Orphée Tamba is a Ph.D. student at UBC’s School of Population and Public Health and the Human Early Learning Partnership (HELP). Tamba’s current contributions to the analysis and knowledge translation of the various HELP tools within the Child Development Monitoring System include a special interest in exploring the social determinants of health and other factors associated with the developmental trajectories of children in sub-Saharan Africa and those of children in Canada.
Tamba believes that understanding the social determinants of health and how they shape developmental trajectories is crucial to achieving health equity, stating “I am particularly passionate about studying the impact of these factors in early childhood, as it is a critical period in a person’s life that can set the stage for future health and well-being.”
When asked about what initially inspired him to pursue this area of research, Tamba cites his late father, who was a neonatologist and pediatrician. “Seeing how his former patients, including newborns and premature babies, returned with their parents to thank him years later left an indelible impression on me,” says Tamba. He adds that “growing up in a community with friends from various socioeconomic backgrounds who did not have a desirable life trajectory also fueled my interest in researching the impact of social determinants on developmental outcomes.”
As an international student, Tamba has encountered barriers in both his work and studies. In addition to language and cultural barriers making engagement with local community and resources a challenge, both the physical distance and time differences from their families can have a significant impact on a student’s performance and mental health. Tamba says that he hopes to “see more support for international students in terms of funding, opportunities for networking, and resources, as well as a greater emphasis on diversity, equity, and inclusion within the research community.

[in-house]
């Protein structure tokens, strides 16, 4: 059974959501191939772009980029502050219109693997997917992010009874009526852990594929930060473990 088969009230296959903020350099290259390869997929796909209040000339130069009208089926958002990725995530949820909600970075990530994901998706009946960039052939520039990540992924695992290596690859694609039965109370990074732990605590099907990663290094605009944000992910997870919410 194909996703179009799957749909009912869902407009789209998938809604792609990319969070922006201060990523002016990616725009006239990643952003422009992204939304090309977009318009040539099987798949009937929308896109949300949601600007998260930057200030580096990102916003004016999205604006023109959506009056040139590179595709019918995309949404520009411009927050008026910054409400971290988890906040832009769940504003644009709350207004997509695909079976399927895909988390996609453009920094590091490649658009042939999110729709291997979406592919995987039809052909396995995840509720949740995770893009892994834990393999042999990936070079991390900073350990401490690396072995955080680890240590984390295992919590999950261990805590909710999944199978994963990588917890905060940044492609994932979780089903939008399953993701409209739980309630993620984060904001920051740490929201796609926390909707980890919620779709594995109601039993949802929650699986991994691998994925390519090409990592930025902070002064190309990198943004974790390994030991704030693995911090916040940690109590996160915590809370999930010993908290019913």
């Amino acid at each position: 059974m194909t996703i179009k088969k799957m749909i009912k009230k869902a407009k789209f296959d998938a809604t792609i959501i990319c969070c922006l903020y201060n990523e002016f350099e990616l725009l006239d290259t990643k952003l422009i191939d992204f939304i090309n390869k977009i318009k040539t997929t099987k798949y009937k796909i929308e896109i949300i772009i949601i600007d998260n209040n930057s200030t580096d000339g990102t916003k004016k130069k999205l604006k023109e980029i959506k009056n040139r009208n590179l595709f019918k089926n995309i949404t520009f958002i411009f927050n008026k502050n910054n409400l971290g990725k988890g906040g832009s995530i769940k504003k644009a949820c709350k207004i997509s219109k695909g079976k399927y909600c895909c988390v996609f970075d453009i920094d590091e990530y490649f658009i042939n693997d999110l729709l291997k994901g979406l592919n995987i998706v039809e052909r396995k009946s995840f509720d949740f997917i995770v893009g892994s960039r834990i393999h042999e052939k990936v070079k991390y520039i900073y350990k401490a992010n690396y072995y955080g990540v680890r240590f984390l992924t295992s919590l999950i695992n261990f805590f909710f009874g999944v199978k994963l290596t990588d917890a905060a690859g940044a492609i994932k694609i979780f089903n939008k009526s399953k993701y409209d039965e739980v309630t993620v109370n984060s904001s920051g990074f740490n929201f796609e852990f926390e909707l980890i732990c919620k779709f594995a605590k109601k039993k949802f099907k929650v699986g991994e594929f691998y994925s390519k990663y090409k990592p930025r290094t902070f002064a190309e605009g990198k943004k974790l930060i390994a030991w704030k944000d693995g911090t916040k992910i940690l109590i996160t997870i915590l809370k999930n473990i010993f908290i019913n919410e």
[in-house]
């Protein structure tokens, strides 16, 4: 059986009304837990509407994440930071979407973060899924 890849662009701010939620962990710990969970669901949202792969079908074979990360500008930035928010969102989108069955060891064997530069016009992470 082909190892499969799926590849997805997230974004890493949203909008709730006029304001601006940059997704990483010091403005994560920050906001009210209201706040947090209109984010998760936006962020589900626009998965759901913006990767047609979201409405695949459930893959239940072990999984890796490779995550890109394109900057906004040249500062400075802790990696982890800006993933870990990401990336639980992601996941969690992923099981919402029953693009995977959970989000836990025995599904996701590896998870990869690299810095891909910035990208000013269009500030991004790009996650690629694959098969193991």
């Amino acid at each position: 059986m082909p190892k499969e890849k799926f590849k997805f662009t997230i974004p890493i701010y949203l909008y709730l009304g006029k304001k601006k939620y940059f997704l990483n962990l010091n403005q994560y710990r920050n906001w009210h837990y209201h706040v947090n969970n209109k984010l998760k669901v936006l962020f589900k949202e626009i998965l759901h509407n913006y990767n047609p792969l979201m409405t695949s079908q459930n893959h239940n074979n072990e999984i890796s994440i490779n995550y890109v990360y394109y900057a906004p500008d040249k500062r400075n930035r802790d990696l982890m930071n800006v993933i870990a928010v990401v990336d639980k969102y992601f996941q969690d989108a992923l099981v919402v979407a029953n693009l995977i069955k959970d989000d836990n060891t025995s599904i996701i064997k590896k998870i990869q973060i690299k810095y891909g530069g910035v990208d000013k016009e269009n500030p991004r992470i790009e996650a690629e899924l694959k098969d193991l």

When it comes to working with HELP, Tamba states says that “the interdisciplinary nature of HELP allows me to collaborate with experts from various fields, such as education, sociology, psychology, and public health — this enriches my research and enables me to understand child development on a better level.”
Major players outside of UBC and HELP have been taking notice of Tamba’s research — this past fall he was accepted into the Health Systems Impact (HSI) Fellowship program with BC’s Ministry of Health, which provides highly qualified doctoral trainees and post-doctoral fellows in health services and policy research a unique opportunity to apply their research and analytic talents to health care’s critical challenges. Through this fellowship, he aims to help inform the BC Ministry of Health policies on early childhood development by carrying out data linkages — including data collected by HELP via the Early Development Instrument (EDI), as well as perinatal and MSP data — in an effort to combat vulnerability rates for kindergarten children in BC.
Most recently, Tamba was selected among a small number of his peers in the HSI Fellowship program to present to Canada’s Minister of Health, Jean-Yves Duclos, to discuss the program and how their research will help advance many health system priorities in Canada.
“In the next ten years, I hope to see a significant reduction in the percentage of vulnerable children in Canada.” says Tamba. “I also want to see those children in need of additional support or care reach their full developmental potential.”